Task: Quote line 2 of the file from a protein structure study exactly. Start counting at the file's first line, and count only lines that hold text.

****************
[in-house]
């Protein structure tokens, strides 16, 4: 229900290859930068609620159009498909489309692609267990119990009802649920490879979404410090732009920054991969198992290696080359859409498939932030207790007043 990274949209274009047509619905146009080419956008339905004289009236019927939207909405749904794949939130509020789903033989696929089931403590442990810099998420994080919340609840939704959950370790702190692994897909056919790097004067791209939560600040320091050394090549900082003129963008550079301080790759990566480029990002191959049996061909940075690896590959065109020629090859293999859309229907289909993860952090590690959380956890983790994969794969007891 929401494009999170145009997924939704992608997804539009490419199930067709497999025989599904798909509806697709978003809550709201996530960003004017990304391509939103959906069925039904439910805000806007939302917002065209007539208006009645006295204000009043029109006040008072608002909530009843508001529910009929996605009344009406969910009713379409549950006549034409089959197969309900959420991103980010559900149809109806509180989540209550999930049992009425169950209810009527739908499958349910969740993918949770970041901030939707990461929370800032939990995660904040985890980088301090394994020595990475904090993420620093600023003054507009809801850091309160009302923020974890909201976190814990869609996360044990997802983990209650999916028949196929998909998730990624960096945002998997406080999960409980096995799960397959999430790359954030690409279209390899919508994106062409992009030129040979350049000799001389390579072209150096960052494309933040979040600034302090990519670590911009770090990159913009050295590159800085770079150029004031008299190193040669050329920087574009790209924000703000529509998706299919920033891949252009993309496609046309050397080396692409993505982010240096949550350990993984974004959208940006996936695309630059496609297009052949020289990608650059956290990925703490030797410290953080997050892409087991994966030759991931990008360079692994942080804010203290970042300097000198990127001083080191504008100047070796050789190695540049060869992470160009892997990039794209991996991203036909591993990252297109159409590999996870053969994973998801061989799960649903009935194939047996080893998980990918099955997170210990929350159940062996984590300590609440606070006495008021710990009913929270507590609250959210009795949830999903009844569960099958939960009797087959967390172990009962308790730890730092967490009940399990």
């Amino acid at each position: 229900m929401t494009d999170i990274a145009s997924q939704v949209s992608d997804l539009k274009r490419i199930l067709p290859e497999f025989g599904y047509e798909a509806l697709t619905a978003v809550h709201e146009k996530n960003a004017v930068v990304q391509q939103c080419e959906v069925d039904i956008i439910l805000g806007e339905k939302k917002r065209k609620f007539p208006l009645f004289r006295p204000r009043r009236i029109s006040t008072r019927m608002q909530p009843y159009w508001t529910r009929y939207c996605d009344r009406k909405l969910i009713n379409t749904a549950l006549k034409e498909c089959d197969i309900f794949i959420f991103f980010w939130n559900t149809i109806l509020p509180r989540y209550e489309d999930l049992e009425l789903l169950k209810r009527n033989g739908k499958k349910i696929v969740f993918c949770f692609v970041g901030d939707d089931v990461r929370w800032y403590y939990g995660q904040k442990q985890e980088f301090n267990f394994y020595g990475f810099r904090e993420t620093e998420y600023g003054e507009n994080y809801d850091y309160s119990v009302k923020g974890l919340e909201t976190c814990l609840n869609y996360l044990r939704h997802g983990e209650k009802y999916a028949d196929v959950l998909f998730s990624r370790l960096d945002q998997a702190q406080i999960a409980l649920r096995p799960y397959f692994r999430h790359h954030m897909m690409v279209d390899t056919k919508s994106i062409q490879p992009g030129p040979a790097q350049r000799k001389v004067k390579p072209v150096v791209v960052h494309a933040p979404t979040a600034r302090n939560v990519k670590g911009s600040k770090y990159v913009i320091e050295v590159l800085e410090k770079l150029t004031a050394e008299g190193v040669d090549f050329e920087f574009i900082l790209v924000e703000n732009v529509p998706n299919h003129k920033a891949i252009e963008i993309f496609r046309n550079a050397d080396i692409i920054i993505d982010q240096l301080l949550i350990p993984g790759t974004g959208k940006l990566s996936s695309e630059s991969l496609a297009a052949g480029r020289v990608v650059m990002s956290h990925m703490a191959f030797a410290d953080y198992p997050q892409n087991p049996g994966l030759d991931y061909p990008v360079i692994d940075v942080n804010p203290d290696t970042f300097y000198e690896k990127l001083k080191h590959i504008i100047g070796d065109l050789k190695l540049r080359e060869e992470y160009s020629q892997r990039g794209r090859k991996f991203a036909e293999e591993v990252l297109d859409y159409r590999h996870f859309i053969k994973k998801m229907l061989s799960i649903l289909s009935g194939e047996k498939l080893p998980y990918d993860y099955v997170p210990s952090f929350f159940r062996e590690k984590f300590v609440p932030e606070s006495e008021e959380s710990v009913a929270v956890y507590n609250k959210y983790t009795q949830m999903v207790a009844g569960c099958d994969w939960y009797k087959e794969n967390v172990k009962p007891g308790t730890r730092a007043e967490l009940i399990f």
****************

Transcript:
């Protein structure tokens, strides 16, 4: 229900290859930068609620159009498909489309692609267990119990009802649920490879979404410090732009920054991969198992290696080359859409498939932030207790007043 990274949209274009047509619905146009080419956008339905004289009236019927939207909405749904794949939130509020789903033989696929089931403590442990810099998420994080919340609840939704959950370790702190692994897909056919790097004067791209939560600040320091050394090549900082003129963008550079301080790759990566480029990002191959049996061909940075690896590959065109020629090859293999859309229907289909993860952090590690959380956890983790994969794969007891 929401494009999170145009997924939704992608997804539009490419199930067709497999025989599904798909509806697709978003809550709201996530960003004017990304391509939103959906069925039904439910805000806007939302917002065209007539208006009645006295204000009043029109006040008072608002909530009843508001529910009929996605009344009406969910009713379409549950006549034409089959197969309900959420991103980010559900149809109806509180989540209550999930049992009425169950209810009527739908499958349910969740993918949770970041901030939707990461929370800032939990995660904040985890980088301090394994020595990475904090993420620093600023003054507009809801850091309160009302923020974890909201976190814990869609996360044990997802983990209650999916028949196929998909998730990624960096945002998997406080999960409980096995799960397959999430790359954030690409279209390899919508994106062409992009030129040979350049000799001389390579072209150096960052494309933040979040600034302090990519670590911009770090990159913009050295590159800085770079150029004031008299190193040669050329920087574009790209924000703000529509998706299919920033891949252009993309496609046309050397080396692409993505982010240096949550350990993984974004959208940006996936695309630059496609297009052949020289990608650059956290990925703490030797410290953080997050892409087991994966030759991931990008360079692994942080804010203290970042300097000198990127001083080191504008100047070796050789190695540049060869992470160009892997990039794209991996991203036909591993990252297109159409590999996870053969994973998801061989799960649903009935194939047996080893998980990918099955997170210990929350159940062996984590300590609440606070006495008021710990009913929270507590609250959210009795949830999903009844569960099958939960009797087959967390172990009962308790730890730092967490009940399990």